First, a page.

Author Topic: Aggression to some dogs developing. Advice please!  (Read 180 times)

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Offline BentleyT

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Aggression to some dogs developing. Advice please!
« on: January 12, 2019, 03:13:02 PM »
Our male golden cocker is now 2 and he's got a great temperament. We nipped a bit of guarding behaviour in the bud a year ago and got a good recall both using the 'nothings' based training.

He's always been well socialised and great with other dogs. If another dog snapped at him he would just ignore it and walk on wagging his tail. However now with certain friendly dogs (mainly inquisitive playful puppies but also some older calmer dogs) he is going through the normal greet but then snapping and sometimes rearing up with legs on them for no apparent reason. It always looks and sounds worse than it is and it doesn't last long but I'm concerned it may get worse. It doesn't result in injury l should add. He remains to play happily with most strange dogs but I feel these occurrences are increasing.

Any advice or suggestions?

Thanks

Offline Pearly

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Re: Aggression to some dogs developing. Advice please!
« Reply #1 on: January 12, 2019, 07:54:01 PM »
It sounds as though you have done your job well and he knows when to be friendly and when to warn others if they get too close!  Not all adult dogs like puppies and most don’t like their space invaded - especially not being stared at!

We are all conditioned into “my dog must socialise”, they don’t do so naturally!  On a shoot day we may have at least 30 dogs out, they get on with their work and don’t interfere with each other, to do so risks a “proper telling off”!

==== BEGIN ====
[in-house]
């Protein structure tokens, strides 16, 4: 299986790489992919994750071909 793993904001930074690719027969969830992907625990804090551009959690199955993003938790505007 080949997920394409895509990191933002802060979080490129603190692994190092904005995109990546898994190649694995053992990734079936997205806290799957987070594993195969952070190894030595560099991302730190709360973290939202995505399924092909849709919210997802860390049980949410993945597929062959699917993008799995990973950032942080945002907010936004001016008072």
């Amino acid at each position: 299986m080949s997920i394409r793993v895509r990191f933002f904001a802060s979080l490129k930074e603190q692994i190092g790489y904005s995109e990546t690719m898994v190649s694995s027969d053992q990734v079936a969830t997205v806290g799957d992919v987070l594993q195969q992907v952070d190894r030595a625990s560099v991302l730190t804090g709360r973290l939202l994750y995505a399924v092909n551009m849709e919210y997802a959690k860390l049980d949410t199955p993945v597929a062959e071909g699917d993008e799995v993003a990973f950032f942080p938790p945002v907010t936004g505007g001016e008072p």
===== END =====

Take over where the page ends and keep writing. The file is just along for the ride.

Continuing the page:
Offline Barry H

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Re: Aggression to some dogs developing. Advice please!
« Reply #2 on: January 13, 2019, 10:34:33 AM »
My 4 yo blue roan sounds very similar - well socialised and not bothered (much) about other dogs.   However, there have been a couple of (admittedly rare) incidents where he's told another dog what he thinks of them in no uncertain terms, even having a snarling lunge at a poker-faced and nonbelligerent pug - which I found completely out of character.  Of course, I apologised profusely to the owner, but felt that my protestations of 'He's never done that before' must have sounded a bit bogus!  Very embarrassing.

I wish I knew the reasons.  My feeling is that just like us they have their likes and dislikes but still there are those infrequent dogs who are simply persona non grata even though to us they may be outwardly friendly types.  With unfamiliar dogs it's difficult to know, so since the pug incident about six months ago I've tried to make it a habit to follow normal dog walking etiquette - watch both dog's body language from a distance and approach with caution only if an owner complies (and always on a lead).

Offline bizzylizzy

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Re: Aggression to some dogs developing. Advice please!
« Reply #3 on: January 13, 2019, 11:37:22 AM »
Barry, your last point is the key to it I think. Humphrey‘s pretty sociable, we‘re in a club and he gets plenty of opportunities to interact with all sorts but every now and again there‘ll be a bit of a commotion, particularly with newcomers as he seems to decide its his job to give them the once over before deciding if they can join. However, while most are tearing around chasing each other, he‘s happy to plod along, on his own, nose down catching up on the news!
 Reading the body language isn‘t always so easy, and I read an an article recently suggesting that even the dogs have problems reading a different breed, a french bulldog with no tail, a creased face and a particular stance doesn‘t have the same accesories (for want of a better word 😉) as lets say a German Shepherd, so its feasible that misunderstandings do occur and it would also explain why some breeds might be labled trouble makers when perhaps they‘re just having problems communicating what they‘re feeling. Its an interesting theory and would explain your pug incident!